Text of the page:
2 new digital humanities books

Dominique Daniel's picture

Gabriele Griffin and Matt Hayler, eds. Research Methods for Reading Digital Data in the Digital Humanities  (Edinburgh University Press, 2016)

Digital Humanities has become one of the new domains of academe at the interface of technological development, epistemological change, and methodological concerns. This volume explores how digital material might be read or utilized in research, whether that material is digitally born, as fanfiction, for example, or transposed from other sources.

The volume asks questions such as what happens when text is transformed from printed into digital matter, and how that impacts on the methods we bring to bear on exploring that technologized matter, for example in the case of digital editions. Issues such as how to analyse visual material in digital archives or Twitter feeds, how to engage in data mining, what it means to undertake crowd-sourcing, big data, and what digital network analyses can tell us about how online interactions are dealt with. This will give Humanities researchers ideas for doing digitally based research and also suggest ways of engaging with new digital research methods.

Key features

  • First volume centred on the navigation and interpretation of digital material as research methods in the Humanities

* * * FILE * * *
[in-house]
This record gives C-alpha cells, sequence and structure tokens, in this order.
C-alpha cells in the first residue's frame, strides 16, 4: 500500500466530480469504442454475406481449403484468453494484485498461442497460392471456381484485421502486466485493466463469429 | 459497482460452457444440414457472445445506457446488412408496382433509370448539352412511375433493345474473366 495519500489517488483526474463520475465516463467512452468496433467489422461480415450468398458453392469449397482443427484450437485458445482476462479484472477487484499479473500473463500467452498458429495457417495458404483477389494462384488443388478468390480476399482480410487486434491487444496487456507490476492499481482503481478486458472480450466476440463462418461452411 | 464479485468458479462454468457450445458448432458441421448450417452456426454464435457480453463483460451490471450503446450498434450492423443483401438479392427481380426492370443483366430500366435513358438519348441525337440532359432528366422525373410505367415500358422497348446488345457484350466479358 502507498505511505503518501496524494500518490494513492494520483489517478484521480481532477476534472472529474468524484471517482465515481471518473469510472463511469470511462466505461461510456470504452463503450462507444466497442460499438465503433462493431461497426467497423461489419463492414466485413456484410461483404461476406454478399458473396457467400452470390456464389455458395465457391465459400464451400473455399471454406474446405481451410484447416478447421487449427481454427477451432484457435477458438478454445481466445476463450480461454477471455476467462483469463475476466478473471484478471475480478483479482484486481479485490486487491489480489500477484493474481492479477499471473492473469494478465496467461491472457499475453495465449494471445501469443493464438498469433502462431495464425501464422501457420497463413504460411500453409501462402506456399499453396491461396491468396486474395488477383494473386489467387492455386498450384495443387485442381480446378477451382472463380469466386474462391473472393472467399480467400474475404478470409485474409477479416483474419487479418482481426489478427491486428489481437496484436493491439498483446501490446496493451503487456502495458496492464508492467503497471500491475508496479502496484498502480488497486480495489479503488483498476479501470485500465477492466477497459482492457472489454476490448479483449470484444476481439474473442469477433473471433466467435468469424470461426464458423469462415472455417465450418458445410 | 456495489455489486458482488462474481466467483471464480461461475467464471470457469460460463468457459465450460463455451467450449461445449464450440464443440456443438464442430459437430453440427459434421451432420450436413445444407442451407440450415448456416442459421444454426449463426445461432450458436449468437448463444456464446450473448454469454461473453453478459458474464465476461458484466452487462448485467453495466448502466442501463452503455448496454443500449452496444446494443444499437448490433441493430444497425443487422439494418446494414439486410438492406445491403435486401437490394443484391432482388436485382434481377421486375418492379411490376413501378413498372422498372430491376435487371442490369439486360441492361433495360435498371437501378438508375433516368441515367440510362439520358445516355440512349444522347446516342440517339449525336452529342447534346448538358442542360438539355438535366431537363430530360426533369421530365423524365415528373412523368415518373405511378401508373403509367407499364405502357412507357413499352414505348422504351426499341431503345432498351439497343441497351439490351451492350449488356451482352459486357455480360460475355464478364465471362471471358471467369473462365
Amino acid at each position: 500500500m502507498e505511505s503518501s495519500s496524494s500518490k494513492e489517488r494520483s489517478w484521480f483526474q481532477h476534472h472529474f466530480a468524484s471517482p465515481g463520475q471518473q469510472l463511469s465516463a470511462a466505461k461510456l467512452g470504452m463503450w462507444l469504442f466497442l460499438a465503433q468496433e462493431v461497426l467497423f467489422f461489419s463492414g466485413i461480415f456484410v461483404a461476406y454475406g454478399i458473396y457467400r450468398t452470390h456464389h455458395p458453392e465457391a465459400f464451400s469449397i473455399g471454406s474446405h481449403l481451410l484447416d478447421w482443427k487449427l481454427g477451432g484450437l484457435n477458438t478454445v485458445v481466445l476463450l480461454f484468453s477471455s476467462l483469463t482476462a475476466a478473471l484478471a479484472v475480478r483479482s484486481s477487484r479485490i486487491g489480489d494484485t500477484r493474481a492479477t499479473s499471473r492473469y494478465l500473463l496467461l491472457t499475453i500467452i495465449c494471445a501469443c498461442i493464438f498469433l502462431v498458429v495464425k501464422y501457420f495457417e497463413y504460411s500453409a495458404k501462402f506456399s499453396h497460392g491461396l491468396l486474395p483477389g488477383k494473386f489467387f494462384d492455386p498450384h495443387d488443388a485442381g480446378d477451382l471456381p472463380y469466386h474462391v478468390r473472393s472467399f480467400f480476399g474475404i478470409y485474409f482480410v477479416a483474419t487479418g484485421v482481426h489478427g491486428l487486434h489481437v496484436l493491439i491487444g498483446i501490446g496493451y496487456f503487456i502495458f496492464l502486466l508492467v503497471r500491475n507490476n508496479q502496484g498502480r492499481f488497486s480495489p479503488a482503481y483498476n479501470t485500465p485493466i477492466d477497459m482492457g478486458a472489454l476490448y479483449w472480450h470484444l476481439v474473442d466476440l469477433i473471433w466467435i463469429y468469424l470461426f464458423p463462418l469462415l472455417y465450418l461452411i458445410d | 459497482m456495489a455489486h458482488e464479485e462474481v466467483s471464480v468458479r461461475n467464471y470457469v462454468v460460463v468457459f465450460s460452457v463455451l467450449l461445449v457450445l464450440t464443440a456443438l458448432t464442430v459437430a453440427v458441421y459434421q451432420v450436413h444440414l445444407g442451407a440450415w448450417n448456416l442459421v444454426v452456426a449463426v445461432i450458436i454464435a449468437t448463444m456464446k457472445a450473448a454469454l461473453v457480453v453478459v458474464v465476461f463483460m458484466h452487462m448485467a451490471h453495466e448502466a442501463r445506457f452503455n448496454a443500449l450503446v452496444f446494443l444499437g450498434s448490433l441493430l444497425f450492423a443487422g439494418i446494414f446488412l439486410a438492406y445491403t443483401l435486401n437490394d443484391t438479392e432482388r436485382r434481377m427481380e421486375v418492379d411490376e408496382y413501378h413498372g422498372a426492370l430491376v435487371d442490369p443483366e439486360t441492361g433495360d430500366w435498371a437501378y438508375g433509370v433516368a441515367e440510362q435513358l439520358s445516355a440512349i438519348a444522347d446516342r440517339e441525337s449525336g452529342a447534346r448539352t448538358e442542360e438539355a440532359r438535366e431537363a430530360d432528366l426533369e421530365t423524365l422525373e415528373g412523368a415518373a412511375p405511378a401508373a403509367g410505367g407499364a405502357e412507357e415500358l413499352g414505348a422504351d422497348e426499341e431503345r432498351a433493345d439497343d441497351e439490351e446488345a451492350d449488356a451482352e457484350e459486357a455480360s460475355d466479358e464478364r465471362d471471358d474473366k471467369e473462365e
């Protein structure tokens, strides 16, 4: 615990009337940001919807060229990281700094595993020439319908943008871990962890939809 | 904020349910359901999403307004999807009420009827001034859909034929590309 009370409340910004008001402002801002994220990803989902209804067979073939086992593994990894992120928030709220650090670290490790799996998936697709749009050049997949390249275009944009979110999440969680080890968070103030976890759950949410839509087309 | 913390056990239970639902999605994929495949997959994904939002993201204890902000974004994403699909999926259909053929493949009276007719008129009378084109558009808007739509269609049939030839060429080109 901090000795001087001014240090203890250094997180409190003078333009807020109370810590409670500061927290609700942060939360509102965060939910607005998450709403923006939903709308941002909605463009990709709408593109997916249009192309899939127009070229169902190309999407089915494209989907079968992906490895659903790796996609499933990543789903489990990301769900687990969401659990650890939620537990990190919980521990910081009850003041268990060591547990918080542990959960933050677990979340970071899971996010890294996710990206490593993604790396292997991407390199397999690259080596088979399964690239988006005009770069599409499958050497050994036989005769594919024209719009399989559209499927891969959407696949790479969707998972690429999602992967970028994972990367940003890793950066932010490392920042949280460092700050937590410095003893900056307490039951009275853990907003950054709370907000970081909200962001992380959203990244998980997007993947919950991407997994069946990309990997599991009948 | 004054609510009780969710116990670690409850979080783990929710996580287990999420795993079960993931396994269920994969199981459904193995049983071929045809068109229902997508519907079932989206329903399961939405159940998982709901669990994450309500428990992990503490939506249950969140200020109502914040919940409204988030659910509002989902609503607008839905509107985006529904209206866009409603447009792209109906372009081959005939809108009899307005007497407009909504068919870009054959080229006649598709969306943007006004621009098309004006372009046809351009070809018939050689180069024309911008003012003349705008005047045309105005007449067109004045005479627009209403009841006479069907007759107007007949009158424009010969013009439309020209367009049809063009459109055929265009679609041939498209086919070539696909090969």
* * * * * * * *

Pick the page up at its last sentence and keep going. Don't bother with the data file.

• Up-to-date analyses of issues and methods including big data, crowdsourcing, digital network analysis, working with digital additions
  • Based on actual research projects such as para-textual work with fanfiction, reading twitter, different kinds of distant and close readings

 

Gabriele Griffin and Matt Hayler, eds. Research Methods for Creating and Curating Data in the Digital Humanities (Edinburgh University Press, 2016)

As all scholars increasingly use digital tools to support their research, and every internet user becomes used to data being available, elucidating, and engaging, the creative aspects of Digital Humanities work are coming under increasing scrutiny. This volume explores the practice of making new tools, new images, new collections, and new artworks in an academic environment, detailing who needs to be involved and what their roles might be, and how they come together to produce knowledge as a collective. The chapters presented here demonstrate that creation is never neutral with political and theoretical concerns intentionally or unavoidably always being written into the fabric of what is being made, even if that’s the seeming neatness of computer code. In presenting their own creative research, the writers in this volume offer examples of practice that will be of use to anyone interested in learning more about contemporary Digital Humanities scholarship and its implications.

Key features:

  • First volume to explore digitisation practices as research methods for Humanities scholars
  • Provides a practical and critical approach to issues of digitisation
  • Discusses actual digitisation projects on a ‘how-to’ basis
  • Addresses issues such as digital photography, multi-spectral imaging, rekeying, metadata, online simulation, artistic practice online